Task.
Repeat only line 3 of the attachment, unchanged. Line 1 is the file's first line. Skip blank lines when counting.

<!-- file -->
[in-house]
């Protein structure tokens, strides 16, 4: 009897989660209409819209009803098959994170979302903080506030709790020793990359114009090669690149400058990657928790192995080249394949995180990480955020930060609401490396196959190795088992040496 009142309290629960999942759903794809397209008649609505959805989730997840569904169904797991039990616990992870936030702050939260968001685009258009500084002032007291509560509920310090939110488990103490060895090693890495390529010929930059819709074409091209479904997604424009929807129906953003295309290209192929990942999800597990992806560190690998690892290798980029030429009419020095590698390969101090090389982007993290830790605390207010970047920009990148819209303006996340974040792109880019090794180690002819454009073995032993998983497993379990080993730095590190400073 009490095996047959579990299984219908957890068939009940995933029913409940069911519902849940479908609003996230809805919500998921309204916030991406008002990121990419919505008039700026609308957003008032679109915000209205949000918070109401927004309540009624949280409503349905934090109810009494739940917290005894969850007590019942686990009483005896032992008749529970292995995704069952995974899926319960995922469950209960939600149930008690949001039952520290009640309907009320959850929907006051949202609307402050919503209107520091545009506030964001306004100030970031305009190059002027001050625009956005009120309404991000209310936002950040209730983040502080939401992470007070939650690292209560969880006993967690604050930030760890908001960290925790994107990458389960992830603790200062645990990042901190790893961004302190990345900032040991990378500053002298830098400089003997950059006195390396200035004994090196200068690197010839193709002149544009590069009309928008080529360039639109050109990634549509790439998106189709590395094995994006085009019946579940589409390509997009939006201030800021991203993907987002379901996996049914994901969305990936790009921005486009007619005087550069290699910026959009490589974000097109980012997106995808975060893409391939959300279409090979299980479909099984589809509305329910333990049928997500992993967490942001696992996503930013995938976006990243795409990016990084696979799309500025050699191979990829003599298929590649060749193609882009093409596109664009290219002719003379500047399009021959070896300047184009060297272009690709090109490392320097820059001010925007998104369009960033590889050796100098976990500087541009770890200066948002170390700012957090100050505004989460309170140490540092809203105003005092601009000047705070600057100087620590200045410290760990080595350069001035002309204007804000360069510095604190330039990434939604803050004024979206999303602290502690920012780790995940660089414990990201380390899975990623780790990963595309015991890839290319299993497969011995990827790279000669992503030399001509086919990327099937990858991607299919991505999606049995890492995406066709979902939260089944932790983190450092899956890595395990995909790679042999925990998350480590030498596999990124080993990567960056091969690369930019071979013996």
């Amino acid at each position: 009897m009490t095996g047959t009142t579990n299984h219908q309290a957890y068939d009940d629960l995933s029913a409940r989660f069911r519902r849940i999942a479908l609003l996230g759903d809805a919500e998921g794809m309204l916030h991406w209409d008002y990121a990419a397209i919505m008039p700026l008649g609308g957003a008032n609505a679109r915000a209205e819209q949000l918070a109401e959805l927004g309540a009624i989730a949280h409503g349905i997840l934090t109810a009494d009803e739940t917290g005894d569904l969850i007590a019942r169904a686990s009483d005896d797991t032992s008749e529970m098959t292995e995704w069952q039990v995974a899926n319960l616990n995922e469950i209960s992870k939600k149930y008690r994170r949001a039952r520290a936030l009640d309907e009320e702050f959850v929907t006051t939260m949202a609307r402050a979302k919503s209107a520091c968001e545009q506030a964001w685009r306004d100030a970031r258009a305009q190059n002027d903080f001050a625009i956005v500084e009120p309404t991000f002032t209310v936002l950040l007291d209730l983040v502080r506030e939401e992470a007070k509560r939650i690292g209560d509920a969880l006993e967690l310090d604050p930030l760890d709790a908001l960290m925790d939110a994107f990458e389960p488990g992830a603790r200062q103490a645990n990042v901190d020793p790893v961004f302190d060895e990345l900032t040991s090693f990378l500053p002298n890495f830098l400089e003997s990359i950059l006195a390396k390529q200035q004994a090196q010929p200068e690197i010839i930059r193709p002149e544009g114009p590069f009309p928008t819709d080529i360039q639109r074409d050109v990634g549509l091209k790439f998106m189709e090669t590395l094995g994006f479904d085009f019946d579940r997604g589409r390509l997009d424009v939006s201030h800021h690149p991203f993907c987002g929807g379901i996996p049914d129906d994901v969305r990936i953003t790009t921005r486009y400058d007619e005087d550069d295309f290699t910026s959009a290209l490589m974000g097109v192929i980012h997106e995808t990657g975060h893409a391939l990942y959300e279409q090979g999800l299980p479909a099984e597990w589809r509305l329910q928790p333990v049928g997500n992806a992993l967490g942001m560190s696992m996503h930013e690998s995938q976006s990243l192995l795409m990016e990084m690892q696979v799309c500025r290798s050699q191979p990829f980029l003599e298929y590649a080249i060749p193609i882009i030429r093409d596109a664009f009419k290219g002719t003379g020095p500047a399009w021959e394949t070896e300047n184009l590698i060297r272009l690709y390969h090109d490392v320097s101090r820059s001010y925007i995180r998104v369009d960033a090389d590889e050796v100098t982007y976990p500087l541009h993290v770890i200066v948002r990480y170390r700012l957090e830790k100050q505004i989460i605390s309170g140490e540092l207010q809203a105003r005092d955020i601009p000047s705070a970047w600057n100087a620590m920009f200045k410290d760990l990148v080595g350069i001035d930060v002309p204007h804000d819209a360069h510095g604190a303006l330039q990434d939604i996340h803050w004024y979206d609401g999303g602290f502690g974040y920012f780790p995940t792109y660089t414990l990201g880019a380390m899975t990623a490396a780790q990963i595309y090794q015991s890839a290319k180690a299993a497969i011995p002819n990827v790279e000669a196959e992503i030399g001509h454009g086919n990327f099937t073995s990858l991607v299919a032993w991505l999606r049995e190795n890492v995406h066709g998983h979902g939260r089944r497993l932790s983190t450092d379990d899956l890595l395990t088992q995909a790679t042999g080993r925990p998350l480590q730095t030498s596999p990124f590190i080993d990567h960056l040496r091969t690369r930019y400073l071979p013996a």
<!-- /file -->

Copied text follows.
């Amino acid at each position: 009897m009490t095996g047959t009142t579990n299984h219908q309290a957890y068939d009940d629960l995933s029913a409940r989660f069911r519902r849940i999942a479908l609003l996230g759903d809805a919500e998921g794809m309204l916030h991406w209409d008002y990121a990419a397209i919505m008039p700026l008649g609308g957003a008032n609505a679109r915000a209205e819209q949000l918070a109401e959805l927004g309540a009624i989730a949280h409503g349905i997840l934090t109810a009494d009803e739940t917290g005894d569904l969850i007590a019942r169904a686990s009483d005896d797991t032992s008749e529970m098959t292995e995704w069952q039990v995974a899926n319960l616990n995922e469950i209960s992870k939600k149930y008690r994170r949001a039952r520290a936030l009640d309907e009320e702050f959850v929907t006051t939260m949202a609307r402050a979302k919503s209107a520091c968001e545009q506030a964001w685009r306004d100030a970031r258009a305009q190059n002027d903080f001050a625009i956005v500084e009120p309404t991000f002032t209310v936002l950040l007291d209730l983040v502080r506030e939401e992470a007070k509560r939650i690292g209560d509920a969880l006993e967690l310090d604050p930030l760890d709790a908001l960290m925790d939110a994107f990458e389960p488990g992830a603790r200062q103490a645990n990042v901190d020793p790893v961004f302190d060895e990345l900032t040991s090693f990378l500053p002298n890495f830098l400089e003997s990359i950059l006195a390396k390529q200035q004994a090196q010929p200068e690197i010839i930059r193709p002149e544009g114009p590069f009309p928008t819709d080529i360039q639109r074409d050109v990634g549509l091209k790439f998106m189709e090669t590395l094995g994006f479904d085009f019946d579940r997604g589409r390509l997009d424009v939006s201030h800021h690149p991203f993907c987002g929807g379901i996996p049914d129906d994901v969305r990936i953003t790009t921005r486009y400058d007619e005087d550069d295309f290699t910026s959009a290209l490589m974000g097109v192929i980012h997106e995808t990657g975060h893409a391939l990942y959300e279409q090979g999800l299980p479909a099984e597990w589809r509305l329910q928790p333990v049928g997500n992806a992993l967490g942001m560190s696992m996503h930013e690998s995938q976006s990243l192995l795409m990016e990084m690892q696979v799309c500025r290798s050699q191979p990829f980029l003599e298929y590649a080249i060749p193609i882009i030429r093409d596109a664009f009419k290219g002719t003379g020095p500047a399009w021959e394949t070896e300047n184009l590698i060297r272009l690709y390969h090109d490392v320097s101090r820059s001010y925007i995180r998104v369009d960033a090389d590889e050796v100098t982007y976990p500087l541009h993290v770890i200066v948002r990480y170390r700012l957090e830790k100050q505004i989460i605390s309170g140490e540092l207010q809203a105003r005092d955020i601009p000047s705070a970047w600057n100087a620590m920009f200045k410290d760990l990148v080595g350069i001035d930060v002309p204007h804000d819209a360069h510095g604190a303006l330039q990434d939604i996340h803050w004024y979206d609401g999303g602290f502690g974040y920012f780790p995940t792109y660089t414990l990201g880019a380390m899975t990623a490396a780790q990963i595309y090794q015991s890839a290319k180690a299993a497969i011995p002819n990827v790279e000669a196959e992503i030399g001509h454009g086919n990327f099937t073995s990858l991607v299919a032993w991505l999606r049995e190795n890492v995406h066709g998983h979902g939260r089944r497993l932790s983190t450092d379990d899956l890595l395990t088992q995909a790679t042999g080993r925990p998350l480590q730095t030498s596999p990124f590190i080993d990567h960056l040496r091969t690369r930019y400073l071979p013996a």